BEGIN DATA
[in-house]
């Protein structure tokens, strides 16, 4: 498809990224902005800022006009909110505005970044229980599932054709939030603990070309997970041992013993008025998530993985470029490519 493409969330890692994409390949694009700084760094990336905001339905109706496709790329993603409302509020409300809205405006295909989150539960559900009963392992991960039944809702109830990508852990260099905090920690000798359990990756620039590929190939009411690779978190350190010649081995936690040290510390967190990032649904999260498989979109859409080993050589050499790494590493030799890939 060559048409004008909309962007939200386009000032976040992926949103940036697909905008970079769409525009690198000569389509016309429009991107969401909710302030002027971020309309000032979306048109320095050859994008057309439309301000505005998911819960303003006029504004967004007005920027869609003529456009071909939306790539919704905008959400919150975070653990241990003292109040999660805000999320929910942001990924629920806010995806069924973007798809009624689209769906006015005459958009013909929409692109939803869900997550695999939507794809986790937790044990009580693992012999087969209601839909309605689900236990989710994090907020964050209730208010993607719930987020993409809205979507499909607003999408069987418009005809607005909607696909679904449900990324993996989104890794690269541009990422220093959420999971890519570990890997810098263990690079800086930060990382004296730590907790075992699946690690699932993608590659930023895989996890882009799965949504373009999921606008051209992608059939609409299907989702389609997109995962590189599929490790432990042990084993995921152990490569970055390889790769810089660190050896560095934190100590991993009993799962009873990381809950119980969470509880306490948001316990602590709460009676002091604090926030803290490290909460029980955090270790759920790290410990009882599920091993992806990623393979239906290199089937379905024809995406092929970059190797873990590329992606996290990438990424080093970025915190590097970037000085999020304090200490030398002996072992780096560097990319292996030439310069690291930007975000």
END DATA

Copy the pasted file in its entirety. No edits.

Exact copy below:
[in-house]
């Protein structure tokens, strides 16, 4: 498809990224902005800022006009909110505005970044229980599932054709939030603990070309997970041992013993008025998530993985470029490519 493409969330890692994409390949694009700084760094990336905001339905109706496709790329993603409302509020409300809205405006295909989150539960559900009963392992991960039944809702109830990508852990260099905090920690000798359990990756620039590929190939009411690779978190350190010649081995936690040290510390967190990032649904999260498989979109859409080993050589050499790494590493030799890939 060559048409004008909309962007939200386009000032976040992926949103940036697909905008970079769409525009690198000569389509016309429009991107969401909710302030002027971020309309000032979306048109320095050859994008057309439309301000505005998911819960303003006029504004967004007005920027869609003529456009071909939306790539919704905008959400919150975070653990241990003292109040999660805000999320929910942001990924629920806010995806069924973007798809009624689209769906006015005459958009013909929409692109939803869900997550695999939507794809986790937790044990009580693992012999087969209601839909309605689900236990989710994090907020964050209730208010993607719930987020993409809205979507499909607003999408069987418009005809607005909607696909679904449900990324993996989104890794690269541009990422220093959420999971890519570990890997810098263990690079800086930060990382004296730590907790075992699946690690699932993608590659930023895989996890882009799965949504373009999921606008051209992608059939609409299907989702389609997109995962590189599929490790432990042990084993995921152990490569970055390889790769810089660190050896560095934190100590991993009993799962009873990381809950119980969470509880306490948001316990602590709460009676002091604090926030803290490290909460029980955090270790759920790290410990009882599920091993992806990623393979239906290199089937379905024809995406092929970059190797873990590329992606996290990438990424080093970025915190590097970037000085999020304090200490030398002996072992780096560097990319292996030439310069690291930007975000």